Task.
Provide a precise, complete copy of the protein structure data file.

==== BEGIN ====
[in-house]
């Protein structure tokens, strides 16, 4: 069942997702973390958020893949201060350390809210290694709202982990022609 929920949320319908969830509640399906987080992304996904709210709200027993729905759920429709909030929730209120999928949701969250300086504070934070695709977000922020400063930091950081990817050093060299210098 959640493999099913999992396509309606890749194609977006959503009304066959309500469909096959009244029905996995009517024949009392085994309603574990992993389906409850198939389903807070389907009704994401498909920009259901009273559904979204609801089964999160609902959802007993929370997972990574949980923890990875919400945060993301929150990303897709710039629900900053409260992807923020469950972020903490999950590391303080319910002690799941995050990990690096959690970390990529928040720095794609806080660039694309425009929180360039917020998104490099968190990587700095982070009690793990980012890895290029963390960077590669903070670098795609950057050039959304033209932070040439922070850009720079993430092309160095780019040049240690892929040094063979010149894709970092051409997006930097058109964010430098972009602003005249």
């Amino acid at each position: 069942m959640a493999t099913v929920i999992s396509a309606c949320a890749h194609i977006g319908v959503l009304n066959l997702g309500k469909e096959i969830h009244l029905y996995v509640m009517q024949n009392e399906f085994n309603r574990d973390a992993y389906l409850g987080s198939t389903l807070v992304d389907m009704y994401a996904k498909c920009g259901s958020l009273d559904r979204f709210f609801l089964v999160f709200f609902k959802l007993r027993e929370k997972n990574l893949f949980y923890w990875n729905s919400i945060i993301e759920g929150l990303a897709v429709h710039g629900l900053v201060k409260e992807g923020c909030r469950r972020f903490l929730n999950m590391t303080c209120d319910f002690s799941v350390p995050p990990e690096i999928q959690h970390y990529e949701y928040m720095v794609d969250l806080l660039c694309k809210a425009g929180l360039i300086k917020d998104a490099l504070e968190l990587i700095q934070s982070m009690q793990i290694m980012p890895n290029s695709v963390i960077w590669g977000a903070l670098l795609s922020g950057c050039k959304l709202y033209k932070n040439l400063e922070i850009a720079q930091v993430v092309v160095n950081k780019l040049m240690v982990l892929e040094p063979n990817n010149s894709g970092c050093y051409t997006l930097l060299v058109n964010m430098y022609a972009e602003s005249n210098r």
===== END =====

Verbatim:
[in-house]
């Protein structure tokens, strides 16, 4: 069942997702973390958020893949201060350390809210290694709202982990022609 929920949320319908969830509640399906987080992304996904709210709200027993729905759920429709909030929730209120999928949701969250300086504070934070695709977000922020400063930091950081990817050093060299210098 959640493999099913999992396509309606890749194609977006959503009304066959309500469909096959009244029905996995009517024949009392085994309603574990992993389906409850198939389903807070389907009704994401498909920009259901009273559904979204609801089964999160609902959802007993929370997972990574949980923890990875919400945060993301929150990303897709710039629900900053409260992807923020469950972020903490999950590391303080319910002690799941995050990990690096959690970390990529928040720095794609806080660039694309425009929180360039917020998104490099968190990587700095982070009690793990980012890895290029963390960077590669903070670098795609950057050039959304033209932070040439922070850009720079993430092309160095780019040049240690892929040094063979010149894709970092051409997006930097058109964010430098972009602003005249």
């Amino acid at each position: 069942m959640a493999t099913v929920i999992s396509a309606c949320a890749h194609i977006g319908v959503l009304n066959l997702g309500k469909e096959i969830h009244l029905y996995v509640m009517q024949n009392e399906f085994n309603r574990d973390a992993y389906l409850g987080s198939t389903l807070v992304d389907m009704y994401a996904k498909c920009g259901s958020l009273d559904r979204f709210f609801l089964v999160f709200f609902k959802l007993r027993e929370k997972n990574l893949f949980y923890w990875n729905s919400i945060i993301e759920g929150l990303a897709v429709h710039g629900l900053v201060k409260e992807g923020c909030r469950r972020f903490l929730n999950m590391t303080c209120d319910f002690s799941v350390p995050p990990e690096i999928q959690h970390y990529e949701y928040m720095v794609d969250l806080l660039c694309k809210a425009g929180l360039i300086k917020d998104a490099l504070e968190l990587i700095q934070s982070m009690q793990i290694m980012p890895n290029s695709v963390i960077w590669g977000a903070l670098l795609s922020g950057c050039k959304l709202y033209k932070n040439l400063e922070i850009a720079q930091v993430v092309v160095n950081k780019l040049m240690v982990l892929e040094p063979n990817n010149s894709g970092c050093y051409t997006l930097l060299v058109n964010m430098y022609a972009e602003s005249n210098r």